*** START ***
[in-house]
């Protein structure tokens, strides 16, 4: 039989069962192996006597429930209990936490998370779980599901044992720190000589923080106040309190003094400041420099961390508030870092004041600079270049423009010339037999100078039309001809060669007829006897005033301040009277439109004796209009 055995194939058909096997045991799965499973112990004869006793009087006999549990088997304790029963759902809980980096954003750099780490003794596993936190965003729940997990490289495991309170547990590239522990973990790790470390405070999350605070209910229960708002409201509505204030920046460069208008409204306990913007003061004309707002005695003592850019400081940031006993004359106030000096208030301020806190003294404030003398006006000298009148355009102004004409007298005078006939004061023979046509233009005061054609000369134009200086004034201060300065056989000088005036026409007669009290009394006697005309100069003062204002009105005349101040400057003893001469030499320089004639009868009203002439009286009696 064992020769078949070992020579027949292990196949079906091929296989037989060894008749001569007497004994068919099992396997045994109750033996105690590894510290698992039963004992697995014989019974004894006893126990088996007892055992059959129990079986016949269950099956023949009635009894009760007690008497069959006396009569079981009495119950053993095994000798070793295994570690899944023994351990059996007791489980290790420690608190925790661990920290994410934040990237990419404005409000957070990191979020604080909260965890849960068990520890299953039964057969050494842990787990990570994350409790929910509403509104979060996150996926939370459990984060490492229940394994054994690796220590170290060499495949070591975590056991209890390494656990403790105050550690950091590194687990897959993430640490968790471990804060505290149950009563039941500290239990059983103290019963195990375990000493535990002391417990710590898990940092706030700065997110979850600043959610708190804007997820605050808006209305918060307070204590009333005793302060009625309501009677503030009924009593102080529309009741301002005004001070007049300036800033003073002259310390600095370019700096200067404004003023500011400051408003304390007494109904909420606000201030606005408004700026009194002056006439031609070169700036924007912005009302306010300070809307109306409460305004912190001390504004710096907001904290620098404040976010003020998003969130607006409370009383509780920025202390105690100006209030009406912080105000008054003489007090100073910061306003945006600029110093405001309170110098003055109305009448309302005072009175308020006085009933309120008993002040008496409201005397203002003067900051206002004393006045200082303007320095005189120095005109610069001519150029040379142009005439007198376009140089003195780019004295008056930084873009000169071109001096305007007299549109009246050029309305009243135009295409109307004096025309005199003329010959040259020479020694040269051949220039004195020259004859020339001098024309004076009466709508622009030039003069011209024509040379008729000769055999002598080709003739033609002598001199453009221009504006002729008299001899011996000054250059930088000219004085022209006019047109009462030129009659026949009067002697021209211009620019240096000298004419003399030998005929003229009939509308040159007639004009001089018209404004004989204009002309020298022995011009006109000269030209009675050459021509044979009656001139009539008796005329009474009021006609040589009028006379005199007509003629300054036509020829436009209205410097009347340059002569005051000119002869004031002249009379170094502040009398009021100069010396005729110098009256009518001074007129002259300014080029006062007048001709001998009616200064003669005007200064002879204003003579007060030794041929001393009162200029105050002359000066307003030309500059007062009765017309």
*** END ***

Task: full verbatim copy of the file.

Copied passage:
[in-house]
């Protein structure tokens, strides 16, 4: 039989069962192996006597429930209990936490998370779980599901044992720190000589923080106040309190003094400041420099961390508030870092004041600079270049423009010339037999100078039309001809060669007829006897005033301040009277439109004796209009 055995194939058909096997045991799965499973112990004869006793009087006999549990088997304790029963759902809980980096954003750099780490003794596993936190965003729940997990490289495991309170547990590239522990973990790790470390405070999350605070209910229960708002409201509505204030920046460069208008409204306990913007003061004309707002005695003592850019400081940031006993004359106030000096208030301020806190003294404030003398006006000298009148355009102004004409007298005078006939004061023979046509233009005061054609000369134009200086004034201060300065056989000088005036026409007669009290009394006697005309100069003062204002009105005349101040400057003893001469030499320089004639009868009203002439009286009696 064992020769078949070992020579027949292990196949079906091929296989037989060894008749001569007497004994068919099992396997045994109750033996105690590894510290698992039963004992697995014989019974004894006893126990088996007892055992059959129990079986016949269950099956023949009635009894009760007690008497069959006396009569079981009495119950053993095994000798070793295994570690899944023994351990059996007791489980290790420690608190925790661990920290994410934040990237990419404005409000957070990191979020604080909260965890849960068990520890299953039964057969050494842990787990990570994350409790929910509403509104979060996150996926939370459990984060490492229940394994054994690796220590170290060499495949070591975590056991209890390494656990403790105050550690950091590194687990897959993430640490968790471990804060505290149950009563039941500290239990059983103290019963195990375990000493535990002391417990710590898990940092706030700065997110979850600043959610708190804007997820605050808006209305918060307070204590009333005793302060009625309501009677503030009924009593102080529309009741301002005004001070007049300036800033003073002259310390600095370019700096200067404004003023500011400051408003304390007494109904909420606000201030606005408004700026009194002056006439031609070169700036924007912005009302306010300070809307109306409460305004912190001390504004710096907001904290620098404040976010003020998003969130607006409370009383509780920025202390105690100006209030009406912080105000008054003489007090100073910061306003945006600029110093405001309170110098003055109305009448309302005072009175308020006085009933309120008993002040008496409201005397203002003067900051206002004393006045200082303007320095005189120095005109610069001519150029040379142009005439007198376009140089003195780019004295008056930084873009000169071109001096305007007299549109009246050029309305009243135009295409109307004096025309005199003329010959040259020479020694040269051949220039004195020259004859020339001098024309004076009466709508622009030039003069011209024509040379008729000769055999002598080709003739033609002598001199453009221009504006002729008299001899011996000054250059930088000219004085022209006019047109009462030129009659026949009067002697021209211009620019240096000298004419003399030998005929003229009939509308040159007639004009001089018209404004004989204009002309020298022995011009006109000269030209009675050459021509044979009656001139009539008796005329009474009021006609040589009028006379005199007509003629300054036509020829436009209205410097009347340059002569005051000119002869004031002249009379170094502040009398009021100069010396005729110098009256009518001074007129002259300014080029006062007048001709001998009616200064003669005007200064002879204003003579007060030794041929001393009162200029105050002359000066307003030309500059007062009765017309």